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A new multidisciplinary case study from USGS and collaborators looks at how even modest sea-level rise threatens coastal communities, infrastructure and ecosystems such as beaches, tidal marshes and estuaries by pushing them past “tipping points,” the crucial junctures at which even slight changes can fundamentally alter how an entire system behaves.

A four-panel diagram shows how different amounts of sea-level rise change a coastal system.
Conceptual diagram of the tipping points in the Santa Barbara coastal system with increasing sea level rise. From top to bottom:A) Present day: coastal habitats and infrastructure vulnerable.B) 0.5 meter sea level rise (SLR): sandy beach ecosystems squeezed by SLR and urban infrastructure, tidal marsh habitats degrading.C) 1 meter SLR: sandy beach ecosystems and salt marsh habitats almost completely eliminated, daily tidal flooding impacts urban environments.​​​​​​​D) 2 meter SLR: Habitats lost, and urban environment highly susceptible to daily and periodic storm impacts. 

Above: A USGS researcher measures dune elevation at a sandy beach in southern California.

A new  study—published in the journal Nature--Scientific Reports by  the USGS Pacific Coastal and Marine Science Center and collaborators—looks at how even modest sea-level rise threatens coastal communities, infrastructure and ecosystems by pushing them past their “tipping points,” the crucial junctures at which even slight changes can fundamentally alter how an entire system behaves.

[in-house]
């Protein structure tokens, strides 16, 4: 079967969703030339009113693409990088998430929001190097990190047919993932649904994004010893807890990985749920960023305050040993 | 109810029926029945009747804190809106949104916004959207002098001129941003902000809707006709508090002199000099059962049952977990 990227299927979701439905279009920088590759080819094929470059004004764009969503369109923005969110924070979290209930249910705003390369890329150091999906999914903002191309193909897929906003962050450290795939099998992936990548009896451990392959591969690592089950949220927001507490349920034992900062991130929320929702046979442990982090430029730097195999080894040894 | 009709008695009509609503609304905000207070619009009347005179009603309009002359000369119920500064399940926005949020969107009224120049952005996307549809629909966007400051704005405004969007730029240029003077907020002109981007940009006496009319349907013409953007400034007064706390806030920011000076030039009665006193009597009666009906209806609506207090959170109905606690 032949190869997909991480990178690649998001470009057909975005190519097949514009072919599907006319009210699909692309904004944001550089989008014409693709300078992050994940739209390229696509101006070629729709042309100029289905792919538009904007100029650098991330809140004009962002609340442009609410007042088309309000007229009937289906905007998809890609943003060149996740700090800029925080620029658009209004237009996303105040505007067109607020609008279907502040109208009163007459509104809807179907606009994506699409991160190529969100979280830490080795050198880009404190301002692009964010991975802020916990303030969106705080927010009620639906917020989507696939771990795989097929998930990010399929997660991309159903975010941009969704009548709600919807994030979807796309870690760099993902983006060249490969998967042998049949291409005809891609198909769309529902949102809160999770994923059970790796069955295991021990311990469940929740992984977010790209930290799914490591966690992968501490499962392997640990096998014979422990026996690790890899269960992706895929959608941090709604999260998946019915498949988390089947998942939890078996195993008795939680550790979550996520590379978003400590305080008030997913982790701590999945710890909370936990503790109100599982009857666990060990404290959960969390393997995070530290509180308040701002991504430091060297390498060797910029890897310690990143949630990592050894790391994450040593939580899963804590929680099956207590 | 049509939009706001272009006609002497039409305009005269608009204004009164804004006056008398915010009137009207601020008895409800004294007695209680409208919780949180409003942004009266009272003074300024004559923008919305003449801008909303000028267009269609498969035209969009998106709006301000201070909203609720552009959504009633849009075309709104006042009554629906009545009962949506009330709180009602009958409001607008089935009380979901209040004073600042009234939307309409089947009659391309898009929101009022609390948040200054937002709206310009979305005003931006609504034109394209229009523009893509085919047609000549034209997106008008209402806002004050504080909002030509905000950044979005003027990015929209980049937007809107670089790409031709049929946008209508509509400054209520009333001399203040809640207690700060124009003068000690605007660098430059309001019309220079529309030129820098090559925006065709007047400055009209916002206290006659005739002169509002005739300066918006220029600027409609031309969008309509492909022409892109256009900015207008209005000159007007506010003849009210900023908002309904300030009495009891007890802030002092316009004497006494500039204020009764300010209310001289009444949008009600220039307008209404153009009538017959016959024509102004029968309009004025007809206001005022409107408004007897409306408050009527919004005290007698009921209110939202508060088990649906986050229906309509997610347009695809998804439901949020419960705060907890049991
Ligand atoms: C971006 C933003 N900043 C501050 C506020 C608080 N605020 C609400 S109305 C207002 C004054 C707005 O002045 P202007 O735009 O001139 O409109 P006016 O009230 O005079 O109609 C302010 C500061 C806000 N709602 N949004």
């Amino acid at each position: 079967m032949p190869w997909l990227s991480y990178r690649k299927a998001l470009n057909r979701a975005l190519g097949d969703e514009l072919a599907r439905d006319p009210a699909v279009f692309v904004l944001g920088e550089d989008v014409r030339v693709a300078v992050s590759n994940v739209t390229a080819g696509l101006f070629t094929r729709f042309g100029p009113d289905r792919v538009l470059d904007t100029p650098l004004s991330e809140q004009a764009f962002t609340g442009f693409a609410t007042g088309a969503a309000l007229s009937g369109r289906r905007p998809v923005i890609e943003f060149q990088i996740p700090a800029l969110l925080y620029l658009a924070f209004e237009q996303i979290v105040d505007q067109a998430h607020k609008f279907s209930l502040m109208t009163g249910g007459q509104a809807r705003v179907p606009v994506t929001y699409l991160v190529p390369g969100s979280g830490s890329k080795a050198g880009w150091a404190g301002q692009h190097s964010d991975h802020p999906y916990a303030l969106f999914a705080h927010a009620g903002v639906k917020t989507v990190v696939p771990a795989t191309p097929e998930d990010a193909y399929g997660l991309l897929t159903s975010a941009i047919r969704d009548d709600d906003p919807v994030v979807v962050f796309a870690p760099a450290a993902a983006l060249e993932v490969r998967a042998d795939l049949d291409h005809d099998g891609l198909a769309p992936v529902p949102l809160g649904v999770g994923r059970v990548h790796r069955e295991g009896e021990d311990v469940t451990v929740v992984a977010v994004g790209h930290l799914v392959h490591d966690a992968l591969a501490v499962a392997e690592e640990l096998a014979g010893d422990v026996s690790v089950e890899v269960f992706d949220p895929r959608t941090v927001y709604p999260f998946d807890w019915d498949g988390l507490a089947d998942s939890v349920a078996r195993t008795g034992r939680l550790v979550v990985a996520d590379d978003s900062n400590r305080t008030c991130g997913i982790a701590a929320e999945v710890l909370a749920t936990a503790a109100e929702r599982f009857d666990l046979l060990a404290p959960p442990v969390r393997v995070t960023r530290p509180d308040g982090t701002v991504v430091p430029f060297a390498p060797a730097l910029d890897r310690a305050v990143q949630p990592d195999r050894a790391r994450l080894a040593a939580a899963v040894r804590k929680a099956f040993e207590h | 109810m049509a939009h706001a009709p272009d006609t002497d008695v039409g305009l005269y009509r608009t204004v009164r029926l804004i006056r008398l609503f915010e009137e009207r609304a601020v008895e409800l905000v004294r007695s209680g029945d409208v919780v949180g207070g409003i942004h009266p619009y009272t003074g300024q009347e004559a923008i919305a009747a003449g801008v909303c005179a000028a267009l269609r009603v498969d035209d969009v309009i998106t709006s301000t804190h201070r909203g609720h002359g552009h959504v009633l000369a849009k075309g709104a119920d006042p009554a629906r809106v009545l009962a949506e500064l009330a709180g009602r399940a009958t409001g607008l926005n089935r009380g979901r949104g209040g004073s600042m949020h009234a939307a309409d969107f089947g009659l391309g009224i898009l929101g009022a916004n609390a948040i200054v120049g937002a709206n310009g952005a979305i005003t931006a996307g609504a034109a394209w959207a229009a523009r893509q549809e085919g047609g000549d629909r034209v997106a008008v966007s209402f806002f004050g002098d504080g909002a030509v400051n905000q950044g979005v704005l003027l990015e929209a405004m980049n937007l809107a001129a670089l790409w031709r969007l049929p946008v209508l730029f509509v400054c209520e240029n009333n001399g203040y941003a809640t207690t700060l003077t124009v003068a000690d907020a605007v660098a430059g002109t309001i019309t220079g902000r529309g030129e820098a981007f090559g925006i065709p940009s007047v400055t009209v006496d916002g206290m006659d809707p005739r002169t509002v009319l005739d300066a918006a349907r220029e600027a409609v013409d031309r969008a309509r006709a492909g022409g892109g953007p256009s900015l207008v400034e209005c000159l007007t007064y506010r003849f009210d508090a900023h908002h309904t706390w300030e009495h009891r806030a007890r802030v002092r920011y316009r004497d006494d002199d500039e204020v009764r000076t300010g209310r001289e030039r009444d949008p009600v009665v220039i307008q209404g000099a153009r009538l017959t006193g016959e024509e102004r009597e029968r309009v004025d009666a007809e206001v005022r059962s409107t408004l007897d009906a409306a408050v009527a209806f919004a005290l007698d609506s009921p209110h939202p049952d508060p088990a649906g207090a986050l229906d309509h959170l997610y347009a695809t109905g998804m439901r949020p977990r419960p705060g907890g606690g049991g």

In one example, the study projects that with just  10 inches  of sea-level rise in Santa Barbara, California, the resulting habitat loss from beaches and wetlands would degrade overall biodiversity and ecosystem function. 

“The Earth’s physical and biological systems are inextricably linked, but individual components will respond to [the effects of climate change] at different rates and reach critical ‘tipping points’ at different times,” said Patrick Barnard, USGS Research Geologist and a lead author of the study. 

Sandy beach ecosystems are particularly vulnerable to sea-level rise, the study notes, and may have already exceeded a tipping point in Southern California: As beaches decrease in height and width with rising seas, the already narrow intertidal zones—supporting invertebrates that help cycle nutrients by breaking down organic matter—shrink further. The upper portion of these beaches, where native coastal vegetation traps sand and builds dunes that can weather climate-fueled storm surges, also disappear with rising seas. 

By assessing  how different coastal environments respond to the effects of climate change, the researchers demonstrated that degradation of habitats along beaches and in tidal wetlands occurs much sooner and at lower sea-level rise than the more pronounced flooding of the adjoining communities. 

The study suggests that natural systems reach tipping points at much lower levels of sea-level rise than human-built systems, suggesting that significant ecosystem disruption can occur even as coastal communities and infrastructure remain relatively unaffected as sea levels rise. 

Local officials, land managers and other decision makers  can use the information in this study to inform  coastal habitat restoration and other mitigation measures.

Read the article, published in Nature--Scientific Reports, titled “Multiple climate change-driven tipping points for coastal systems.”

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